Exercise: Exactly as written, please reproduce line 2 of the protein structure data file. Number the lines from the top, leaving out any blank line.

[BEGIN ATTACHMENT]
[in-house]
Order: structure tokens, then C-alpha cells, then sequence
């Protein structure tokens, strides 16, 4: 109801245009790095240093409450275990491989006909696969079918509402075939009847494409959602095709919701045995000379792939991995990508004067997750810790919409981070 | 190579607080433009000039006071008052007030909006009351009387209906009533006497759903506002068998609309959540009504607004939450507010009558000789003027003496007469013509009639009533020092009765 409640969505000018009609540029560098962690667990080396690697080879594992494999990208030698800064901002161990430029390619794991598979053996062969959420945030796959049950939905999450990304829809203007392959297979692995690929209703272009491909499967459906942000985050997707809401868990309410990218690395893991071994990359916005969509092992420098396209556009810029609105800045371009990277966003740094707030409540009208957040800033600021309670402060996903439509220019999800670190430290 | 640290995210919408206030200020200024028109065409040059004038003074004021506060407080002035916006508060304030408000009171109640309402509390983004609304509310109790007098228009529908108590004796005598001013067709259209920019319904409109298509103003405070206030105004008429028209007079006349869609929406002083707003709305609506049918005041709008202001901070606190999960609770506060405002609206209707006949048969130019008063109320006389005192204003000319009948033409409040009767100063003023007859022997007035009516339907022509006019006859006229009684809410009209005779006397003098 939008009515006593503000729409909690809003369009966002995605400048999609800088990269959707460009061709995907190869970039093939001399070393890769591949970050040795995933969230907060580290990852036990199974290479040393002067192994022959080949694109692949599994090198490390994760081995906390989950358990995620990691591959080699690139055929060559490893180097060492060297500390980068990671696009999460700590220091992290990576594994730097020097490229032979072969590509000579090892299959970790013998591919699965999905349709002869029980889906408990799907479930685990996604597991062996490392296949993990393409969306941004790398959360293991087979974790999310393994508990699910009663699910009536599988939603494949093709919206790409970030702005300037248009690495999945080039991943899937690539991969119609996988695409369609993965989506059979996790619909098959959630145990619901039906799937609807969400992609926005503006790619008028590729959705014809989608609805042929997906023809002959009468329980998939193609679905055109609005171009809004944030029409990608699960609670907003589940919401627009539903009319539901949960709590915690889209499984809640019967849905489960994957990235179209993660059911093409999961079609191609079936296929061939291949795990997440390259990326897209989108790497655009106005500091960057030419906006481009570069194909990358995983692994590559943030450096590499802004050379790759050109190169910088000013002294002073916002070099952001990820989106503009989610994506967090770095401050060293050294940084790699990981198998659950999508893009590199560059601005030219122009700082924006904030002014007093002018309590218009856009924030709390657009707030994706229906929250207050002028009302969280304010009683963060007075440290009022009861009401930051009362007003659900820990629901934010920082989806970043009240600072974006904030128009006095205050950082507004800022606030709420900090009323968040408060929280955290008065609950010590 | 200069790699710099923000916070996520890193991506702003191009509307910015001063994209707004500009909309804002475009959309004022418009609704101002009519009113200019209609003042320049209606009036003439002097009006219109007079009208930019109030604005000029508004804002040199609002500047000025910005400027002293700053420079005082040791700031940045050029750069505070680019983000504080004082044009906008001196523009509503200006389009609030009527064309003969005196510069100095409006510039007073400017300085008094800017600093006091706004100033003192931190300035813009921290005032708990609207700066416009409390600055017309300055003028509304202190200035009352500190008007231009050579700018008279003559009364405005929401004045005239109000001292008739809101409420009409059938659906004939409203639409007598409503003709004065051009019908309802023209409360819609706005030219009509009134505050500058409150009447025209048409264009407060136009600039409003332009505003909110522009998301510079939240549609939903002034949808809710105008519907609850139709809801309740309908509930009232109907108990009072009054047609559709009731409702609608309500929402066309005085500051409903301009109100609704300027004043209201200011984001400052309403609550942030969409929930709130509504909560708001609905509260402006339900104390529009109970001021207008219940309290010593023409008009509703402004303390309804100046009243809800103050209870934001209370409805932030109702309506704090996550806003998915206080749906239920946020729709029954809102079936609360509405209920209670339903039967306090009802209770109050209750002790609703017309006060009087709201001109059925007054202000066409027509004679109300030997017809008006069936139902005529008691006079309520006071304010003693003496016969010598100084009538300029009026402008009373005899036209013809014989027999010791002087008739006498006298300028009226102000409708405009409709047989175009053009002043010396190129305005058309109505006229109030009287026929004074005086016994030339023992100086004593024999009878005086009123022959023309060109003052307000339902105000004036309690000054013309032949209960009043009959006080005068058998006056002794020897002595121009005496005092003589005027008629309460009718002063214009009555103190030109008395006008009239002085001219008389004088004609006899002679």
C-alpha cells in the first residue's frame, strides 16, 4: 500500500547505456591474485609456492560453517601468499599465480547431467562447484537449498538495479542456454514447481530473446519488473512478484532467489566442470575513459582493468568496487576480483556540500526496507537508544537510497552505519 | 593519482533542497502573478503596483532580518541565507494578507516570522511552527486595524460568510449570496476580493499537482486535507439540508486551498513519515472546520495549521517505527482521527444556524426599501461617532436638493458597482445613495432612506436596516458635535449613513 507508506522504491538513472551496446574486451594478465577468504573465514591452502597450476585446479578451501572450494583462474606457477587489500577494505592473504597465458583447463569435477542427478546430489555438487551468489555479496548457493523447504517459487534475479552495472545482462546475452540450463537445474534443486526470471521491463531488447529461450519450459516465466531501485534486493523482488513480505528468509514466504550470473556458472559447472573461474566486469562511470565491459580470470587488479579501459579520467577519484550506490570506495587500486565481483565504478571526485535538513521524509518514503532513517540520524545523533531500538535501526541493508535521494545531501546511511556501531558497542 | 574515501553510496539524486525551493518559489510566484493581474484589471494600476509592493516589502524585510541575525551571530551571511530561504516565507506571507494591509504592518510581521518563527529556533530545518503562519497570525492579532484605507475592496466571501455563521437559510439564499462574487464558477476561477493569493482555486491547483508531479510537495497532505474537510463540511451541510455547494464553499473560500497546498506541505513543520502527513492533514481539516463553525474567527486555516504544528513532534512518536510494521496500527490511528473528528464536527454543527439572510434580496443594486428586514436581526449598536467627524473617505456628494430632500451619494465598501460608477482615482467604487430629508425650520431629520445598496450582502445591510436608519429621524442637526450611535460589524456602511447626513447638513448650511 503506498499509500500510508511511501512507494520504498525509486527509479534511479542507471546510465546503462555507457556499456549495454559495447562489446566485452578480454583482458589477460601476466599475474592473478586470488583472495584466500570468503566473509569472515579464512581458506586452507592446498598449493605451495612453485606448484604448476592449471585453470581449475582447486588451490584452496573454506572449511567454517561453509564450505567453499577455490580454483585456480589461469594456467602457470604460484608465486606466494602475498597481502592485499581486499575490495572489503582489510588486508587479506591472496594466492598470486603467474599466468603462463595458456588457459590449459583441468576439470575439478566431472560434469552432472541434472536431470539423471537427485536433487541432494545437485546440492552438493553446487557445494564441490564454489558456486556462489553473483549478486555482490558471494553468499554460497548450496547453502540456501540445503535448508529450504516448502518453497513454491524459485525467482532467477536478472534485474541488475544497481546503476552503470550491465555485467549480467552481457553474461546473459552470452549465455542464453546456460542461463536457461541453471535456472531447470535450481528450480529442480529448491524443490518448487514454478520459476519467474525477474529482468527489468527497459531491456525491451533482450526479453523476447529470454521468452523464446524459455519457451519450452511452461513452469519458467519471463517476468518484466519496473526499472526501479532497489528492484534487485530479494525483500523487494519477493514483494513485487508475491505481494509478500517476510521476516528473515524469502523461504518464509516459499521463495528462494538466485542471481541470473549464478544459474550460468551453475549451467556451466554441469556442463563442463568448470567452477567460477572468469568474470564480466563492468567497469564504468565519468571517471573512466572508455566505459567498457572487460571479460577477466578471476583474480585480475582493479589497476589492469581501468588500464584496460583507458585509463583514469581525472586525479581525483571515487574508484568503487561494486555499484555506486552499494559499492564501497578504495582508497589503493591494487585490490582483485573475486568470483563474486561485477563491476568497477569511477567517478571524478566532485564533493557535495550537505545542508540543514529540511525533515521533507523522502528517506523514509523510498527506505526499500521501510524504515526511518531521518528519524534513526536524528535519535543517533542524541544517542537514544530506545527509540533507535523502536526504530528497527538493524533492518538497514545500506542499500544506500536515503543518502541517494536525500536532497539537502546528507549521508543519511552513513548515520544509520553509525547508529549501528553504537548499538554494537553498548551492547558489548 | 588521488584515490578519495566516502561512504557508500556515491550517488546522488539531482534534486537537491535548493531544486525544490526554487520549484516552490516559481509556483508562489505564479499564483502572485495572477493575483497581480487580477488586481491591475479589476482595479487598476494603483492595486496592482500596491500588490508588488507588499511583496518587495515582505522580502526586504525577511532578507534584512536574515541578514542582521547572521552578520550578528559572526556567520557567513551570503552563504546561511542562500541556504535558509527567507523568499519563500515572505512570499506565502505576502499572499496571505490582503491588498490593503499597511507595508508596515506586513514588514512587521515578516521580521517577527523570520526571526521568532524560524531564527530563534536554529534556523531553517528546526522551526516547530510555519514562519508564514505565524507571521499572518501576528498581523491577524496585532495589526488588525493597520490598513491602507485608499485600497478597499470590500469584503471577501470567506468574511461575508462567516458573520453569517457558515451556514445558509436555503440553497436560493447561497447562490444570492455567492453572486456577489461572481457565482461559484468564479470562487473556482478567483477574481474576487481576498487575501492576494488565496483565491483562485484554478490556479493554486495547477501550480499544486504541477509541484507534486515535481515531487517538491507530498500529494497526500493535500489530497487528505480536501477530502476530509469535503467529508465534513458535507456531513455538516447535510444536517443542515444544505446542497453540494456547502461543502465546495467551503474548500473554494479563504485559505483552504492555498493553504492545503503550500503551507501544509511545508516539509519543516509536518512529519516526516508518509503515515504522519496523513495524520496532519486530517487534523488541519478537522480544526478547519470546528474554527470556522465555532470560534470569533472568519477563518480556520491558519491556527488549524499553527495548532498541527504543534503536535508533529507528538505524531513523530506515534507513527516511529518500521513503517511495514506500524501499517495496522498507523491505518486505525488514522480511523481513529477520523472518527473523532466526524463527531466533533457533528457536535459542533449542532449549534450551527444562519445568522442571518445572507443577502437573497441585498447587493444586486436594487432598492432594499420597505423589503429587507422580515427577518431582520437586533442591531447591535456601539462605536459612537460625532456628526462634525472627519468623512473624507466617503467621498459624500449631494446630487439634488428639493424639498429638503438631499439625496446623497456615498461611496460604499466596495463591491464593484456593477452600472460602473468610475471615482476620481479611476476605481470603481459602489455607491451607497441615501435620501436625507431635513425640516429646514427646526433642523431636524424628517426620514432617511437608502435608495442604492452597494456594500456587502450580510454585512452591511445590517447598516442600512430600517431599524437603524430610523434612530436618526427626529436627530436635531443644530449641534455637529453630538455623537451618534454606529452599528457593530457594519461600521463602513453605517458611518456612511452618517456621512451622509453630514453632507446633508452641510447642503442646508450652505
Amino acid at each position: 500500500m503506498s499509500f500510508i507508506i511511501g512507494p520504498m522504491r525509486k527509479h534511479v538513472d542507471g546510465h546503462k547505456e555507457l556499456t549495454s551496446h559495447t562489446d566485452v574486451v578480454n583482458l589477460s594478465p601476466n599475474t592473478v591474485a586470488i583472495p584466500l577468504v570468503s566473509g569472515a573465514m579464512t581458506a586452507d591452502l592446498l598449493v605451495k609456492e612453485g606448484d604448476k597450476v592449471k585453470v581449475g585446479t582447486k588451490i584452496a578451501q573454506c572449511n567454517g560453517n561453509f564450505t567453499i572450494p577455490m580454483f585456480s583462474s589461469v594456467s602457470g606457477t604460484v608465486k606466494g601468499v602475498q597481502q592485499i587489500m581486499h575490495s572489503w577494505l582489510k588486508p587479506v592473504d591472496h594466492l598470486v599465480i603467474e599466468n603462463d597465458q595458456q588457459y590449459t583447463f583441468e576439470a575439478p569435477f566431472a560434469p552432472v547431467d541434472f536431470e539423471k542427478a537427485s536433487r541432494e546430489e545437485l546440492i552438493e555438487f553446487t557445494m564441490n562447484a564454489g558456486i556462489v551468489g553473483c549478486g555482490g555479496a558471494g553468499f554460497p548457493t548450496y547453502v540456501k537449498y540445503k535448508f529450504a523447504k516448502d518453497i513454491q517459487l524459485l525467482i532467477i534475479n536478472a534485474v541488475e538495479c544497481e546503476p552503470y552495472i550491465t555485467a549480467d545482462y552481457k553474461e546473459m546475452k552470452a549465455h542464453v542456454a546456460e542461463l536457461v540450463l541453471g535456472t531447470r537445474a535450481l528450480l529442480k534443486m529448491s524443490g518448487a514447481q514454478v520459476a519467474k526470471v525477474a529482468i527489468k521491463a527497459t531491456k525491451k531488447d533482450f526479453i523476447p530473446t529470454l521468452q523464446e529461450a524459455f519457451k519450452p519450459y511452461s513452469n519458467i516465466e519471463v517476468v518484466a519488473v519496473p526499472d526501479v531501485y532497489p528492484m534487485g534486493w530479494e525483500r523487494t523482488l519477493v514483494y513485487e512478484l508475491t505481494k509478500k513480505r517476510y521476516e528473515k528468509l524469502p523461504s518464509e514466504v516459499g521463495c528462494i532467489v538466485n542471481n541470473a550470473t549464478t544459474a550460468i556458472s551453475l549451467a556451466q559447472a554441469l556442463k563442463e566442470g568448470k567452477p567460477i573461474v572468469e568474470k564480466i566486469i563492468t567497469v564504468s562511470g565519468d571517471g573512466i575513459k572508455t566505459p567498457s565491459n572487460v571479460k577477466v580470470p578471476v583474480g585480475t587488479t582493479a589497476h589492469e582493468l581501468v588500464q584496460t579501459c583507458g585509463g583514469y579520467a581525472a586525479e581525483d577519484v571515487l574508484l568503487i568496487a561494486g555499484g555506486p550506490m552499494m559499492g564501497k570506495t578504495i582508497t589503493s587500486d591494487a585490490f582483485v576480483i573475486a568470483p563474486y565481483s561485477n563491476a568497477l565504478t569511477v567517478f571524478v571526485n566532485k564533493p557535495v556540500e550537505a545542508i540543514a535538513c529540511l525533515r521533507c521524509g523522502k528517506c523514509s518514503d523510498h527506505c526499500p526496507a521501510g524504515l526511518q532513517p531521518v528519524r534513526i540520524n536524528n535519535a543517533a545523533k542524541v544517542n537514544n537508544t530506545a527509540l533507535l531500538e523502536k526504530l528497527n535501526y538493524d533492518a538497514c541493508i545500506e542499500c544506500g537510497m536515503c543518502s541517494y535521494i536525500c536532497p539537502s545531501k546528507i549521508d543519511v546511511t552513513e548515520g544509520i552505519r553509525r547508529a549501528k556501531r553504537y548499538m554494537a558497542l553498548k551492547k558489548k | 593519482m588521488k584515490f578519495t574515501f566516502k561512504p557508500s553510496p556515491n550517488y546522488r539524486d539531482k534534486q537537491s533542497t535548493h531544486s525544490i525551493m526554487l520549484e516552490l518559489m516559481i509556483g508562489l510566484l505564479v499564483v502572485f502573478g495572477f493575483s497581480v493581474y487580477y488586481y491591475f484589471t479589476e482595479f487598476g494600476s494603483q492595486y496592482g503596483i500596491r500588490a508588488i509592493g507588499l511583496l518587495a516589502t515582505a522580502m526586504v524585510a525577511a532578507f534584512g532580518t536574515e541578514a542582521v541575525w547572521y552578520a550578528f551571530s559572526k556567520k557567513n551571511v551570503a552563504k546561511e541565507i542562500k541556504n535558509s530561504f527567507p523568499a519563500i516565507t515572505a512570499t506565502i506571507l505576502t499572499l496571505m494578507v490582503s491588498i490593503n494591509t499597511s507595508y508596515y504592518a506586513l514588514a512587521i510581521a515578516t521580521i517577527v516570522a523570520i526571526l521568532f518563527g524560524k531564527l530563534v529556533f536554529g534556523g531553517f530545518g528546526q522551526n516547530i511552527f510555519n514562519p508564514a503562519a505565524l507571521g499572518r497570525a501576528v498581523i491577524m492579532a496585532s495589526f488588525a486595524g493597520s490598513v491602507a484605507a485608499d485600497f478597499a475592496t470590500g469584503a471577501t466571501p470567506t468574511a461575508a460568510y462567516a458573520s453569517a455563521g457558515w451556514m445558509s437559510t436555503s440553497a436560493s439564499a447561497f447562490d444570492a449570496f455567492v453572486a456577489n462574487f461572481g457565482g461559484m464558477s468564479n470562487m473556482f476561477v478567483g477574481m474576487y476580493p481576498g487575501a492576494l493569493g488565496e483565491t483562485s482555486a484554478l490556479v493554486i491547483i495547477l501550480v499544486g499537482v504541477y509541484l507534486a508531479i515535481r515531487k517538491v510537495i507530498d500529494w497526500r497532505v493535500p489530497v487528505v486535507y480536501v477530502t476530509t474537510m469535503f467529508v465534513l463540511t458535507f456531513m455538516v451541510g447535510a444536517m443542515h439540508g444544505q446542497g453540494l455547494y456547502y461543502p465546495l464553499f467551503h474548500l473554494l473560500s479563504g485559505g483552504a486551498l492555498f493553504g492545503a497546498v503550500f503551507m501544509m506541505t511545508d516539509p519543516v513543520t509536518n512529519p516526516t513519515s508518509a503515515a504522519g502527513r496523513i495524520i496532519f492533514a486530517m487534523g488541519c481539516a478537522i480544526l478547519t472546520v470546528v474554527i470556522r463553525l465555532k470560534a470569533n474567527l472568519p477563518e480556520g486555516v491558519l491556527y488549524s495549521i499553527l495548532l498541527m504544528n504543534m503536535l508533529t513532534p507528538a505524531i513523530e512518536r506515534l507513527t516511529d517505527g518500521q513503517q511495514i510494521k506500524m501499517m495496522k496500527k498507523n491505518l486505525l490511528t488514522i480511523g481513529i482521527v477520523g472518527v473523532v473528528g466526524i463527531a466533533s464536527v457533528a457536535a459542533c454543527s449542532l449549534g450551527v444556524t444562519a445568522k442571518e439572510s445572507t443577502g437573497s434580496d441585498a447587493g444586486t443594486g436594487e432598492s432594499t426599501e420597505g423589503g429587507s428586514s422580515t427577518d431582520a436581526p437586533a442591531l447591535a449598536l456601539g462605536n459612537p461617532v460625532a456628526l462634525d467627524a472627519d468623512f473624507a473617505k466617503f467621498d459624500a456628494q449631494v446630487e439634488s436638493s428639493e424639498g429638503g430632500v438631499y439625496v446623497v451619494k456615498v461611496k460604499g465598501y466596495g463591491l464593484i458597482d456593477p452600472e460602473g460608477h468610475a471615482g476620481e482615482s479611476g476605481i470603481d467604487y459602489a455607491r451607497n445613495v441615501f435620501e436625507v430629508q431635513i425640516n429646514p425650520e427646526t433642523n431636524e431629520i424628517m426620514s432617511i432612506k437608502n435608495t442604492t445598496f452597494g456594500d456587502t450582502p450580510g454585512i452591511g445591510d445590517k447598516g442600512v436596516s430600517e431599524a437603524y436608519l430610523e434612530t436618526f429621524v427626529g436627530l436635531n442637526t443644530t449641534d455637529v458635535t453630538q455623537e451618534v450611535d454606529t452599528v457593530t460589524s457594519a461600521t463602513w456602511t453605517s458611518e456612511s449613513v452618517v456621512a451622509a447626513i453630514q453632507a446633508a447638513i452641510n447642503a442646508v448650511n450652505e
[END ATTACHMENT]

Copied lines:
Order: structure tokens, then C-alpha cells, then sequence